Condor users can use public key certificates as a means of authentication when using the GSI or SSL authentication methods. It is possible to spoof a signature if a PKCS #1 1.5 signature with an RSA key of exponent 3 is used. This can lead to identity spoofing through the use of a malformed signature. The use of this particular type of key seems to be rare.

Component Vulnerable Versions Platform Availability Fix Available
all Condor daemons all 6.6 & 6.7
all not known to be publicly available 6.8.1 -
Status Access Required Host Type Required Effort Required Impact/Consequences
Verified remote ordinary user any host med high
Fixed Date Credit
2006-Sep-19 n/a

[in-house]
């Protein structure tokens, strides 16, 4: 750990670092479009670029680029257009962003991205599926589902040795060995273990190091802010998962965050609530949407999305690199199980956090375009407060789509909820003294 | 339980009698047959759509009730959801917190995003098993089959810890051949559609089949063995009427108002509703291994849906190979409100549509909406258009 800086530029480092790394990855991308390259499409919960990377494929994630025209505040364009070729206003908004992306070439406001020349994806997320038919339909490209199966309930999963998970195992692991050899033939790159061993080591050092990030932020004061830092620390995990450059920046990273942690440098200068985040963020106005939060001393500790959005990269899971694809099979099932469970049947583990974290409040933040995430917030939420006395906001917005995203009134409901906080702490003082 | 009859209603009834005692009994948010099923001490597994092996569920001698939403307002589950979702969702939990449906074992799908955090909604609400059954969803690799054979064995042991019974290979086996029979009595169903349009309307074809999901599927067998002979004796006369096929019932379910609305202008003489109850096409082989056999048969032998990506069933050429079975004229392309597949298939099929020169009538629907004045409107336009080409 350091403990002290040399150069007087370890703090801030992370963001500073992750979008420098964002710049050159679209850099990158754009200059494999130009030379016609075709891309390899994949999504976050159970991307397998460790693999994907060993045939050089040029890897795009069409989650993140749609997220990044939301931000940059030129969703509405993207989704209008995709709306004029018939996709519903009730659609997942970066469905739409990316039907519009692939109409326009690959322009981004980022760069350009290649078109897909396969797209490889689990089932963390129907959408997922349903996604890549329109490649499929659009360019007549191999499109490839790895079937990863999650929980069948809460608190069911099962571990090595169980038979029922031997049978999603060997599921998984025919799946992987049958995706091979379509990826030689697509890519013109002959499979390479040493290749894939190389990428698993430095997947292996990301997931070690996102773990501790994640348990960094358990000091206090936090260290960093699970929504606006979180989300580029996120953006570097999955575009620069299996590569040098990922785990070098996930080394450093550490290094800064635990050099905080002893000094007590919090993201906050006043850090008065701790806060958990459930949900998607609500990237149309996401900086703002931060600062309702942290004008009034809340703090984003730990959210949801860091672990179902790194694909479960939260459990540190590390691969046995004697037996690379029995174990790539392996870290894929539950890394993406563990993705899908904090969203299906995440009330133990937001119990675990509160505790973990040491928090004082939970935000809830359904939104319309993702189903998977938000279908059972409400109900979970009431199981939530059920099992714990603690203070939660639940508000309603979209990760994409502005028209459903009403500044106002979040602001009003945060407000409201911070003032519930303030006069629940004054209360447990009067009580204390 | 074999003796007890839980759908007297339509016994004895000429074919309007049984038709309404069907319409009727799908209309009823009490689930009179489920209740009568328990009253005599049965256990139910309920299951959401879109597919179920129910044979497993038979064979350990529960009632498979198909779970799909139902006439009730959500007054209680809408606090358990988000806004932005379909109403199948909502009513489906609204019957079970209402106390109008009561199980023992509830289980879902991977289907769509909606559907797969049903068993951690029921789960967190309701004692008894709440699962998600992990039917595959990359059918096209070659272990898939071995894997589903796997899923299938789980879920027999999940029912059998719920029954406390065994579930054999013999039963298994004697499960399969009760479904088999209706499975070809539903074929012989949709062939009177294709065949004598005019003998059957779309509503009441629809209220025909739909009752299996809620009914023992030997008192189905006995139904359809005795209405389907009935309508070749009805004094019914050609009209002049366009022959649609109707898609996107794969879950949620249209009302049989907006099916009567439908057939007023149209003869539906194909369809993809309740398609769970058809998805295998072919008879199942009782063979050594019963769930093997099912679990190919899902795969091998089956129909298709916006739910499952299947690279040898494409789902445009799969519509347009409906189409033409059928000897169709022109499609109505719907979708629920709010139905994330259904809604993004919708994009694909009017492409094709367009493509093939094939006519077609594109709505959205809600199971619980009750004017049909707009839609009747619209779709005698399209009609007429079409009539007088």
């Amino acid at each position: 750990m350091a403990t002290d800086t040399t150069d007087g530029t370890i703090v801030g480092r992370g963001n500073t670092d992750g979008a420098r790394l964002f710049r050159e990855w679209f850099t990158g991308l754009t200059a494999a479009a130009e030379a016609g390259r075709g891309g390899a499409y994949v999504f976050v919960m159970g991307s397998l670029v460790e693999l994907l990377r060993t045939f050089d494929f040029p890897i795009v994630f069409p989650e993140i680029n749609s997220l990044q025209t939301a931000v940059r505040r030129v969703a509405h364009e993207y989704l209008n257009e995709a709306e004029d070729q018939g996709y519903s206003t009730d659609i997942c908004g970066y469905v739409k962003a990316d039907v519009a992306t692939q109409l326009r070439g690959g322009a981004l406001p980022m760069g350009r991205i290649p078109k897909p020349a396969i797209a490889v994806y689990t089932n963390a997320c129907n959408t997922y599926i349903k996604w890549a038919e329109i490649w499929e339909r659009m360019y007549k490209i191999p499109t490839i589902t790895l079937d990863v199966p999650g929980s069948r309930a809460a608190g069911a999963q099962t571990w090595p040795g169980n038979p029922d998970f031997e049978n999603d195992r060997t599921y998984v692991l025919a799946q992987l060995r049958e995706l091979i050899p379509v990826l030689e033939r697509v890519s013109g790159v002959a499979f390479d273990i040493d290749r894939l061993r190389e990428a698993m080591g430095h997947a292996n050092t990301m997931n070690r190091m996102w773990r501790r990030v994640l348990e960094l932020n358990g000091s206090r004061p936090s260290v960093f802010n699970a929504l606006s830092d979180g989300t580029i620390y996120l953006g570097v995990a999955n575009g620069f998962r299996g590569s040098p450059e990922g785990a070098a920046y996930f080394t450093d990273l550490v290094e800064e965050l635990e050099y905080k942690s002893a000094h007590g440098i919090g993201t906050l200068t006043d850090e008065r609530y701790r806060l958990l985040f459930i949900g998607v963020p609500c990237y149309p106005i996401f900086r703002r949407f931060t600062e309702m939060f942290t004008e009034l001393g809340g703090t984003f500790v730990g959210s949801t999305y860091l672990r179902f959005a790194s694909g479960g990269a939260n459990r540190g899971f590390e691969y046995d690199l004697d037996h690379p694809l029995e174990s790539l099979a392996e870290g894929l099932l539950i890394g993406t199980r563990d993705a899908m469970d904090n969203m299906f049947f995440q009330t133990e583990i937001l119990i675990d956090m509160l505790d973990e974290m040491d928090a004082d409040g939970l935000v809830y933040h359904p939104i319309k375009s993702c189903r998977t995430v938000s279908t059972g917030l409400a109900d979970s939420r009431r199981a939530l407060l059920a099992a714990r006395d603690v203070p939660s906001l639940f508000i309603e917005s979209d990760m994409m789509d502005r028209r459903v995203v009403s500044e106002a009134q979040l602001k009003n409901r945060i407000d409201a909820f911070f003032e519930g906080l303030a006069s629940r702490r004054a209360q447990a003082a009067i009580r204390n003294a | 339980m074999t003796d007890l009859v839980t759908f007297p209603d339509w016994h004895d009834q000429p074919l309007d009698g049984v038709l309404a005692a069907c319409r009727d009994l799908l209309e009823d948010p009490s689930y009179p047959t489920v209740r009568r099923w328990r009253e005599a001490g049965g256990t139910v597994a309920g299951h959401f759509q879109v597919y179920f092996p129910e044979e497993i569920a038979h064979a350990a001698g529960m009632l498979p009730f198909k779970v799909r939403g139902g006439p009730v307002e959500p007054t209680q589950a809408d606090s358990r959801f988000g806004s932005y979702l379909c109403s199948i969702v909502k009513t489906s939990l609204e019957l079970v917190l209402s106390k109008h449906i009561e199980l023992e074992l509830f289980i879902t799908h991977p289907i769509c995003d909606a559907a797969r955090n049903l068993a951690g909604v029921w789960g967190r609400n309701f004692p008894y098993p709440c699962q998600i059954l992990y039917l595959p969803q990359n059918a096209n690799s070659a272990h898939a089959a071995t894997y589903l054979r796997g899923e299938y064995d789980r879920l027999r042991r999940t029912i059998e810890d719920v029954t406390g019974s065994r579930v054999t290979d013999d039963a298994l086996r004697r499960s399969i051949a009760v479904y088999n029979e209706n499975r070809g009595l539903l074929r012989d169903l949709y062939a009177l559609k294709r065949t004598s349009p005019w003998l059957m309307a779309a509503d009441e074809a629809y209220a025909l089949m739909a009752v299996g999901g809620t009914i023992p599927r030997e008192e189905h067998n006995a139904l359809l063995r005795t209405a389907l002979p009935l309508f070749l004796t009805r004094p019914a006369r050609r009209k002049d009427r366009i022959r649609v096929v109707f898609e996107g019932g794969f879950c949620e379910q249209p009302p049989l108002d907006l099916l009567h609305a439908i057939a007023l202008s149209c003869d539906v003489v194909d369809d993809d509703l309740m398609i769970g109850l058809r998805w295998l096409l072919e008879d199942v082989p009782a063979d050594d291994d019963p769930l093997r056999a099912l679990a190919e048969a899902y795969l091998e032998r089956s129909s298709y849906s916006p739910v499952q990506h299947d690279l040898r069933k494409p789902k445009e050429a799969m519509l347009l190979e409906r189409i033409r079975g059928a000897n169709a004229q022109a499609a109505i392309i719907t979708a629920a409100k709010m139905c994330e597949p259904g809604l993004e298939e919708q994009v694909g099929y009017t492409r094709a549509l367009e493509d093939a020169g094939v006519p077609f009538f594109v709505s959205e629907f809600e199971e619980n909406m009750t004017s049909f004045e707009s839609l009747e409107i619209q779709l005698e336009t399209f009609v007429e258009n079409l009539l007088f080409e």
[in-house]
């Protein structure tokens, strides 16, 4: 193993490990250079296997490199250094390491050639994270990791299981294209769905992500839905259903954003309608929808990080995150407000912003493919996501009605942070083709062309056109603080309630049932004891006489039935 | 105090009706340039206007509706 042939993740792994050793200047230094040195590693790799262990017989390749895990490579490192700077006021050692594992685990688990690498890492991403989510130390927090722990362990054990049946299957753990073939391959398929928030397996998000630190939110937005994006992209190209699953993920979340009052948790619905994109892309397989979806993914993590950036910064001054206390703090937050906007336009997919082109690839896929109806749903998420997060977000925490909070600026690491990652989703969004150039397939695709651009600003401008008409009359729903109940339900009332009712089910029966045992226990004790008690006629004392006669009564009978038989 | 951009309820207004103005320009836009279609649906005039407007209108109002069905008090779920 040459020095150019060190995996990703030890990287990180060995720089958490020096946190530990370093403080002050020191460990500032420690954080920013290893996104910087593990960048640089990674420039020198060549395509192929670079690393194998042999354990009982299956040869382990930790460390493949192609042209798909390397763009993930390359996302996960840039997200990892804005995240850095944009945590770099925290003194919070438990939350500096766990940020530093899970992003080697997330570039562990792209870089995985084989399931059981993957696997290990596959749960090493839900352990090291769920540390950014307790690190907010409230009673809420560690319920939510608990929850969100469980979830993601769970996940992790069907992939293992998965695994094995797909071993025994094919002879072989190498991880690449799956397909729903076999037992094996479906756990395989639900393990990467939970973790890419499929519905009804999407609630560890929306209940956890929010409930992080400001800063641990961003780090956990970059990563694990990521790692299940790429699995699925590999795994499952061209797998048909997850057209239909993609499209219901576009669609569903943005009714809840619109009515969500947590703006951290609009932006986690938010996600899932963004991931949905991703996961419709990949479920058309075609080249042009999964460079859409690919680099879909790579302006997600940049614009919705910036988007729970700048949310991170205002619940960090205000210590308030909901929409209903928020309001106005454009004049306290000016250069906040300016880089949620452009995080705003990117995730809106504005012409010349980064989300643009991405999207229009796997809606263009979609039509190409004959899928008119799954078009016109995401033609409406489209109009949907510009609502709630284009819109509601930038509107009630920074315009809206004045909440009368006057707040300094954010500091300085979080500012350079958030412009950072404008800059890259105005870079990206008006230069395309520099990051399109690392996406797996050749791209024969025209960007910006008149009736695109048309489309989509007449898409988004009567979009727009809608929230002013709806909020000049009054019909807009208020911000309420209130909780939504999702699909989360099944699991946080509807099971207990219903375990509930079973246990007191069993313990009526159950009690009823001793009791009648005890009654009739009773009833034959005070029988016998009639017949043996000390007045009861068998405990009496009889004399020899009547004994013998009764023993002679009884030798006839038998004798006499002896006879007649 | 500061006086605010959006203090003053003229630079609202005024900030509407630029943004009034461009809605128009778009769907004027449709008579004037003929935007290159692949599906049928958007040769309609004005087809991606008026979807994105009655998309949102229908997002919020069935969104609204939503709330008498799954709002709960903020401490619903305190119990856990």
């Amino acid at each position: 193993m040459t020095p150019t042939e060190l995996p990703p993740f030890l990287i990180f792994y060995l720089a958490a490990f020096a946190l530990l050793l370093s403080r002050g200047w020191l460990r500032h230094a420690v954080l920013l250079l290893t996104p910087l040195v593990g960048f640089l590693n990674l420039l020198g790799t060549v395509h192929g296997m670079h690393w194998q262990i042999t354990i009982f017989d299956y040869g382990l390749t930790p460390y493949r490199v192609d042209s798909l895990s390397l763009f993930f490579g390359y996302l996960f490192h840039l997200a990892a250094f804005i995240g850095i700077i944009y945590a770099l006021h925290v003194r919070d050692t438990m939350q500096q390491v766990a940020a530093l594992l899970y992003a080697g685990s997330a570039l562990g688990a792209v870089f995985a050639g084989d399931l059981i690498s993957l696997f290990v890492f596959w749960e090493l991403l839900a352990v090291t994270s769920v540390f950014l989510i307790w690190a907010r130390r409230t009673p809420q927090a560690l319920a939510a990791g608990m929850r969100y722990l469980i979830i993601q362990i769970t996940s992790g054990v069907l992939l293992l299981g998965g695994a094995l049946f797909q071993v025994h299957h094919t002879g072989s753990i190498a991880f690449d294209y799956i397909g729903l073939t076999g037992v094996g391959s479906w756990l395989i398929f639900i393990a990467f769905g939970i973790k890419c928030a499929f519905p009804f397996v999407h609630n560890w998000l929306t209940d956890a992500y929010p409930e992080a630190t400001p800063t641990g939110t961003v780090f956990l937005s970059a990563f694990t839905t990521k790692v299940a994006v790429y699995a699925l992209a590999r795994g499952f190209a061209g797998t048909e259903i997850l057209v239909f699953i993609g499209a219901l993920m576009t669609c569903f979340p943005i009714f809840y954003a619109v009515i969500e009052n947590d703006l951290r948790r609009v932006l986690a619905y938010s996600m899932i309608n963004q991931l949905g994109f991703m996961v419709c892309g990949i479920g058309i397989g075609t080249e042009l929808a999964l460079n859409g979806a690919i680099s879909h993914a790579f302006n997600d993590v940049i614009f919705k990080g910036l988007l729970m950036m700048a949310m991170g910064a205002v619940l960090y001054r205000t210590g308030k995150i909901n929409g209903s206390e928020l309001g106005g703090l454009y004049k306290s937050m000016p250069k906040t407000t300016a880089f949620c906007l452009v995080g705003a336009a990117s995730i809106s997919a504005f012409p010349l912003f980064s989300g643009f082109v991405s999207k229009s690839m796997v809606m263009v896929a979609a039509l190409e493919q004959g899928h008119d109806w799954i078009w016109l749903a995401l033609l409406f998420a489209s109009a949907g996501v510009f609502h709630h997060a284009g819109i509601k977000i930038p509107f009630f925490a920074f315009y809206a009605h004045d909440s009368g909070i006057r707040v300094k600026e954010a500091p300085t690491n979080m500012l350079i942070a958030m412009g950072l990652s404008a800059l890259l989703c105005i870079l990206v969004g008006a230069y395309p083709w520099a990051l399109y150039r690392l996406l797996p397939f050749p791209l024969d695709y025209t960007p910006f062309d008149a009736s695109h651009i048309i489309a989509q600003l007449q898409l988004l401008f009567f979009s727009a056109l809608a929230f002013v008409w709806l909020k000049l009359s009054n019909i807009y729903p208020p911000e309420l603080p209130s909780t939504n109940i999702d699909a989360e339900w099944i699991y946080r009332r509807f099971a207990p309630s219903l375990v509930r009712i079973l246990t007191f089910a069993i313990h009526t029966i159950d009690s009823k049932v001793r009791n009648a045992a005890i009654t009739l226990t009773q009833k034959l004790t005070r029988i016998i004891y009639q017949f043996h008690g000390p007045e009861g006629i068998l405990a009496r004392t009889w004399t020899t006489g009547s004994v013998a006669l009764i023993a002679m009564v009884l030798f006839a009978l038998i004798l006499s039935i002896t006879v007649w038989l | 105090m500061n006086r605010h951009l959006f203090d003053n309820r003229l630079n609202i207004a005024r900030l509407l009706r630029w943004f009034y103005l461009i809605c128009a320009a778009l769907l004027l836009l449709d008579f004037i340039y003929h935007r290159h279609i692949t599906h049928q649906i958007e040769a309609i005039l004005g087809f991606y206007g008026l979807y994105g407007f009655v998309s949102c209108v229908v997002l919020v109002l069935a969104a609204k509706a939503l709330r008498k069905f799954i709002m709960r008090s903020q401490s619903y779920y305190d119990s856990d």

Access Required:

remote ordinary user

This vulnerability requires network access to Condor daemons, that Condor be configured to use certificate based authentication, and that the certificates use an RSA key of exponent 3.

Effort Required:


To exploit this vulnerability requires the use of a GSI or SSL authentication method with a certificate using an RSA key with exponent 3. If one of these certificates is used, it is relatively easy to spoof the signature. This type of certificate seems to be rarely used.



If this type of certificate is used, the impact can be high because any user except root can potentially be spoofed.



OpenSSL Security Advisory

Full Details:


See references.


3rd party security flaw

The cause of this is a vulnerability in the OpenSSL library used by Condor.

Proposed Fix:


Upgrade OpenSSL library, or apply the patch from OpenSSL.

Actual Fix:


OpenSSL patch was applied.



This research funded in part by National Science Foundation under subcontract with San Diego Supercomputer Center.